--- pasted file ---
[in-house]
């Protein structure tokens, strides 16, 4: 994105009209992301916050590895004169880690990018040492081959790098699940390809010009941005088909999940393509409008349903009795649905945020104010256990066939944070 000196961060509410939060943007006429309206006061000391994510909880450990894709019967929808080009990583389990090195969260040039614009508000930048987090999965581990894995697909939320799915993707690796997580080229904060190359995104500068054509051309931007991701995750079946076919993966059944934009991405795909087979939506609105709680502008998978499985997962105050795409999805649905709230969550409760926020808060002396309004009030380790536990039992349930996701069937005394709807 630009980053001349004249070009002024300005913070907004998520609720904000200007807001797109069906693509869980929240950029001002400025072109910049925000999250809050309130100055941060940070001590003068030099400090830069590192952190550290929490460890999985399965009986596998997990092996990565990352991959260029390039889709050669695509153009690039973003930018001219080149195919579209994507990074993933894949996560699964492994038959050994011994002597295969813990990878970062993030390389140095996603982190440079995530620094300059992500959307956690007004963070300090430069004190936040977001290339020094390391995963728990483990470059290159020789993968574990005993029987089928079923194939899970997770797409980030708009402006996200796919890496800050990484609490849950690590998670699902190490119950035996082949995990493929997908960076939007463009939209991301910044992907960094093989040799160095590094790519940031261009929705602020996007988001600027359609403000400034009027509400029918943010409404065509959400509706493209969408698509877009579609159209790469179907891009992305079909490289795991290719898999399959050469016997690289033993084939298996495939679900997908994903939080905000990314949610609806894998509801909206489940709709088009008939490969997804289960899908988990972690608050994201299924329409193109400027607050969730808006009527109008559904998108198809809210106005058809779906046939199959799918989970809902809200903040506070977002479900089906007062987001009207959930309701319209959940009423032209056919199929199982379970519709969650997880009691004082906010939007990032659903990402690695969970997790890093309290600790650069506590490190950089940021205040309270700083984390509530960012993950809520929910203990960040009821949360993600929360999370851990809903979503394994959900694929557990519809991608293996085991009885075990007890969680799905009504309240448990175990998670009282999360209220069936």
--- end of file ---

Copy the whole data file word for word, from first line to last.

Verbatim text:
[in-house]
């Protein structure tokens, strides 16, 4: 994105009209992301916050590895004169880690990018040492081959790098699940390809010009941005088909999940393509409008349903009795649905945020104010256990066939944070 000196961060509410939060943007006429309206006061000391994510909880450990894709019967929808080009990583389990090195969260040039614009508000930048987090999965581990894995697909939320799915993707690796997580080229904060190359995104500068054509051309931007991701995750079946076919993966059944934009991405795909087979939506609105709680502008998978499985997962105050795409999805649905709230969550409760926020808060002396309004009030380790536990039992349930996701069937005394709807 630009980053001349004249070009002024300005913070907004998520609720904000200007807001797109069906693509869980929240950029001002400025072109910049925000999250809050309130100055941060940070001590003068030099400090830069590192952190550290929490460890999985399965009986596998997990092996990565990352991959260029390039889709050669695509153009690039973003930018001219080149195919579209994507990074993933894949996560699964492994038959050994011994002597295969813990990878970062993030390389140095996603982190440079995530620094300059992500959307956690007004963070300090430069004190936040977001290339020094390391995963728990483990470059290159020789993968574990005993029987089928079923194939899970997770797409980030708009402006996200796919890496800050990484609490849950690590998670699902190490119950035996082949995990493929997908960076939007463009939209991301910044992907960094093989040799160095590094790519940031261009929705602020996007988001600027359609403000400034009027509400029918943010409404065509959400509706493209969408698509877009579609159209790469179907891009992305079909490289795991290719898999399959050469016997690289033993084939298996495939679900997908994903939080905000990314949610609806894998509801909206489940709709088009008939490969997804289960899908988990972690608050994201299924329409193109400027607050969730808006009527109008559904998108198809809210106005058809779906046939199959799918989970809902809200903040506070977002479900089906007062987001009207959930309701319209959940009423032209056919199929199982379970519709969650997880009691004082906010939007990032659903990402690695969970997790890093309290600790650069506590490190950089940021205040309270700083984390509530960012993950809520929910203990960040009821949360993600929360999370851990809903979503394994959900694929557990519809991608293996085991009885075990007890969680799905009504309240448990175990998670009282999360209220069936």